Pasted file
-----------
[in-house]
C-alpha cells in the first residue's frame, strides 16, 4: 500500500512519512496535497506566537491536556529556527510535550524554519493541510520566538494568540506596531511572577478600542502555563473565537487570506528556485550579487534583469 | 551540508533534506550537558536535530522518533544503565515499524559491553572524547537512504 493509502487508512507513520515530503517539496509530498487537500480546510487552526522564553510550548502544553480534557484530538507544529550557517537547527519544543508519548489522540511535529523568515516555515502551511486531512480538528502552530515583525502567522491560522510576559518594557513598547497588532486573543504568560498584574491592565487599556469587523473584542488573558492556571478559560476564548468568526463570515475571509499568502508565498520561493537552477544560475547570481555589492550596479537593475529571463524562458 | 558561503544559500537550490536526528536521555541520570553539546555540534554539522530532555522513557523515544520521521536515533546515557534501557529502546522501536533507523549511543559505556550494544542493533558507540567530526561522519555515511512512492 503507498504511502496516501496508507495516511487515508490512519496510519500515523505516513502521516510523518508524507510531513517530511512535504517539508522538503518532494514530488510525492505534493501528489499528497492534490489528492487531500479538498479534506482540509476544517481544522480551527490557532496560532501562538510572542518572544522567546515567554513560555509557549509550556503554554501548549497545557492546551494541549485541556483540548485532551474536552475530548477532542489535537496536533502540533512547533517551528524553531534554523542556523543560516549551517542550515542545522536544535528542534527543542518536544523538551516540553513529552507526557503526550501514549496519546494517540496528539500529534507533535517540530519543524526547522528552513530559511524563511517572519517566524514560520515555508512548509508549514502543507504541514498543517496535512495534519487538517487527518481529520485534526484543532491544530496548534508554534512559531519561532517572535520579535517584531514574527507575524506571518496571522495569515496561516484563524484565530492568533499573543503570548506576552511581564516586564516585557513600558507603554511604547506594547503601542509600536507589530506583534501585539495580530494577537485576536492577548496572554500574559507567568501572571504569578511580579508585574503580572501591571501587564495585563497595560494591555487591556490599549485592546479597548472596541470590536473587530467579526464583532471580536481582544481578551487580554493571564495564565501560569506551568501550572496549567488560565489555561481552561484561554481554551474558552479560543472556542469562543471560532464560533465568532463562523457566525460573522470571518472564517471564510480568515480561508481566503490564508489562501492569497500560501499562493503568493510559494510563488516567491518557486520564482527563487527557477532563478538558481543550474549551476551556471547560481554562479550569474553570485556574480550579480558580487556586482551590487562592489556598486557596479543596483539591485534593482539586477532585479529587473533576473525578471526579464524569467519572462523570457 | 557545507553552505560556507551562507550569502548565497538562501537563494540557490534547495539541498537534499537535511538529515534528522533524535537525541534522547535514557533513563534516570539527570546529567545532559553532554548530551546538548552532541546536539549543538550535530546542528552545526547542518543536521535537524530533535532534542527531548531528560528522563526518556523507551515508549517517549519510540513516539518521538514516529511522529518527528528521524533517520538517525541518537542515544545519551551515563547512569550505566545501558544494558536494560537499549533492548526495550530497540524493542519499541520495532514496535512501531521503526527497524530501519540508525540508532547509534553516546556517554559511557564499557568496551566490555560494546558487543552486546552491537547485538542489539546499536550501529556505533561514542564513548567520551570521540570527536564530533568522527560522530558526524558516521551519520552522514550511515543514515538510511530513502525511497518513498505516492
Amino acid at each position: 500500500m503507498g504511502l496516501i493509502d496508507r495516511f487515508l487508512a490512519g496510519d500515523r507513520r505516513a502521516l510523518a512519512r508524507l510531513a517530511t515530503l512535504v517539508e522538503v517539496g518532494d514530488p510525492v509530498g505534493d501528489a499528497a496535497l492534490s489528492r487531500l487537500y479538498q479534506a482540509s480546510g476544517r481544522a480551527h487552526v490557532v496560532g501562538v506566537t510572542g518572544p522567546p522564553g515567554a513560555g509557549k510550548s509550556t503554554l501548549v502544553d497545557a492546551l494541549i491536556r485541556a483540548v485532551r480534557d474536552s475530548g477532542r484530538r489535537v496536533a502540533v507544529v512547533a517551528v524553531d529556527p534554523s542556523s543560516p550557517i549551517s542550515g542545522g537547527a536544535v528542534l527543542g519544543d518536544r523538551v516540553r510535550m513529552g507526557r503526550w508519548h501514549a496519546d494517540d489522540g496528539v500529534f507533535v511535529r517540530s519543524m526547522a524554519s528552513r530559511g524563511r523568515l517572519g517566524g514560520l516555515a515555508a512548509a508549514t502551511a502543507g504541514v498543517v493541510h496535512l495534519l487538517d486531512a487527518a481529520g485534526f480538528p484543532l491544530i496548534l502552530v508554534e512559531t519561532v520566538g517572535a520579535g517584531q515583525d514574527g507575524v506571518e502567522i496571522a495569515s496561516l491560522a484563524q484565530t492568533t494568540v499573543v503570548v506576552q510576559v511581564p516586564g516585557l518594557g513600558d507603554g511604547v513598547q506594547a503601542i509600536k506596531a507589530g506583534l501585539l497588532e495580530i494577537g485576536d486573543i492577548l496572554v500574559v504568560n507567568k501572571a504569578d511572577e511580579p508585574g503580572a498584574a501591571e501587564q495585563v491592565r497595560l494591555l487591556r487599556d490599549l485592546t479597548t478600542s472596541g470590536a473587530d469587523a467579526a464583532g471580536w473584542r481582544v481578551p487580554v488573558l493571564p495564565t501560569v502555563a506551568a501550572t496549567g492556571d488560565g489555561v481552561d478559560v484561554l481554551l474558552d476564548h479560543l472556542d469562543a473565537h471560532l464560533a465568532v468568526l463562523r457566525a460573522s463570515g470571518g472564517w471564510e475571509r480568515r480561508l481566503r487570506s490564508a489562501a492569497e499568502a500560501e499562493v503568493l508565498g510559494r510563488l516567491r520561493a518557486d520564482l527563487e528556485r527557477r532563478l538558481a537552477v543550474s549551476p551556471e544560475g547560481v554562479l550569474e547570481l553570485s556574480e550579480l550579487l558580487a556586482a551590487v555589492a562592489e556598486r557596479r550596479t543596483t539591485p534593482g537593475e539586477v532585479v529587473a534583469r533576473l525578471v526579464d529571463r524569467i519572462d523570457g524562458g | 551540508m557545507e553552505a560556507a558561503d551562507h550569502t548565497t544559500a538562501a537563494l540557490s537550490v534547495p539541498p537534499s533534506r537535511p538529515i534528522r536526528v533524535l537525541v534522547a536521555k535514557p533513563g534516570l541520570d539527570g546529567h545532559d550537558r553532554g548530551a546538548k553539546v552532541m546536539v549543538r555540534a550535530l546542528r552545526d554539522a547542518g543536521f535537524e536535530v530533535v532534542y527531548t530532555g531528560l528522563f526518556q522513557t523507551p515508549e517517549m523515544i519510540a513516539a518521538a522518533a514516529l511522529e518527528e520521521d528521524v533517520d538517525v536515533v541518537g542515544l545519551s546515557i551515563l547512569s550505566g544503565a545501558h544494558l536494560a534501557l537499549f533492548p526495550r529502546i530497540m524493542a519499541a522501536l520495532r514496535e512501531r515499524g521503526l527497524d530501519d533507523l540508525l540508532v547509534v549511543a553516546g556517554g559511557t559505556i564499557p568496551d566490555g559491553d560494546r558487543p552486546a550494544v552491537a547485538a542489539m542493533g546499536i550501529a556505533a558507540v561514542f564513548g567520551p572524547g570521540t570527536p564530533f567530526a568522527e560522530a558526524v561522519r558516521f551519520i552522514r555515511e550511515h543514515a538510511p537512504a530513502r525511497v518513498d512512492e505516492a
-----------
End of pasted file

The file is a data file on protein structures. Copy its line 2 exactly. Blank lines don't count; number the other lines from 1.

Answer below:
C-alpha cells in the first residue's frame, strides 16, 4: 500500500512519512496535497506566537491536556529556527510535550524554519493541510520566538494568540506596531511572577478600542502555563473565537487570506528556485550579487534583469 | 551540508533534506550537558536535530522518533544503565515499524559491553572524547537512504 493509502487508512507513520515530503517539496509530498487537500480546510487552526522564553510550548502544553480534557484530538507544529550557517537547527519544543508519548489522540511535529523568515516555515502551511486531512480538528502552530515583525502567522491560522510576559518594557513598547497588532486573543504568560498584574491592565487599556469587523473584542488573558492556571478559560476564548468568526463570515475571509499568502508565498520561493537552477544560475547570481555589492550596479537593475529571463524562458 | 558561503544559500537550490536526528536521555541520570553539546555540534554539522530532555522513557523515544520521521536515533546515557534501557529502546522501536533507523549511543559505556550494544542493533558507540567530526561522519555515511512512492 503507498504511502496516501496508507495516511487515508490512519496510519500515523505516513502521516510523518508524507510531513517530511512535504517539508522538503518532494514530488510525492505534493501528489499528497492534490489528492487531500479538498479534506482540509476544517481544522480551527490557532496560532501562538510572542518572544522567546515567554513560555509557549509550556503554554501548549497545557492546551494541549485541556483540548485532551474536552475530548477532542489535537496536533502540533512547533517551528524553531534554523542556523543560516549551517542550515542545522536544535528542534527543542518536544523538551516540553513529552507526557503526550501514549496519546494517540496528539500529534507533535517540530519543524526547522528552513530559511524563511517572519517566524514560520515555508512548509508549514502543507504541514498543517496535512495534519487538517487527518481529520485534526484543532491544530496548534508554534512559531519561532517572535520579535517584531514574527507575524506571518496571522495569515496561516484563524484565530492568533499573543503570548506576552511581564516586564516585557513600558507603554511604547506594547503601542509600536507589530506583534501585539495580530494577537485576536492577548496572554500574559507567568501572571504569578511580579508585574503580572501591571501587564495585563497595560494591555487591556490599549485592546479597548472596541470590536473587530467579526464583532471580536481582544481578551487580554493571564495564565501560569506551568501550572496549567488560565489555561481552561484561554481554551474558552479560543472556542469562543471560532464560533465568532463562523457566525460573522470571518472564517471564510480568515480561508481566503490564508489562501492569497500560501499562493503568493510559494510563488516567491518557486520564482527563487527557477532563478538558481543550474549551476551556471547560481554562479550569474553570485556574480550579480558580487556586482551590487562592489556598486557596479543596483539591485534593482539586477532585479529587473533576473525578471526579464524569467519572462523570457 | 557545507553552505560556507551562507550569502548565497538562501537563494540557490534547495539541498537534499537535511538529515534528522533524535537525541534522547535514557533513563534516570539527570546529567545532559553532554548530551546538548552532541546536539549543538550535530546542528552545526547542518543536521535537524530533535532534542527531548531528560528522563526518556523507551515508549517517549519510540513516539518521538514516529511522529518527528528521524533517520538517525541518537542515544545519551551515563547512569550505566545501558544494558536494560537499549533492548526495550530497540524493542519499541520495532514496535512501531521503526527497524530501519540508525540508532547509534553516546556517554559511557564499557568496551566490555560494546558487543552486546552491537547485538542489539546499536550501529556505533561514542564513548567520551570521540570527536564530533568522527560522530558526524558516521551519520552522514550511515543514515538510511530513502525511497518513498505516492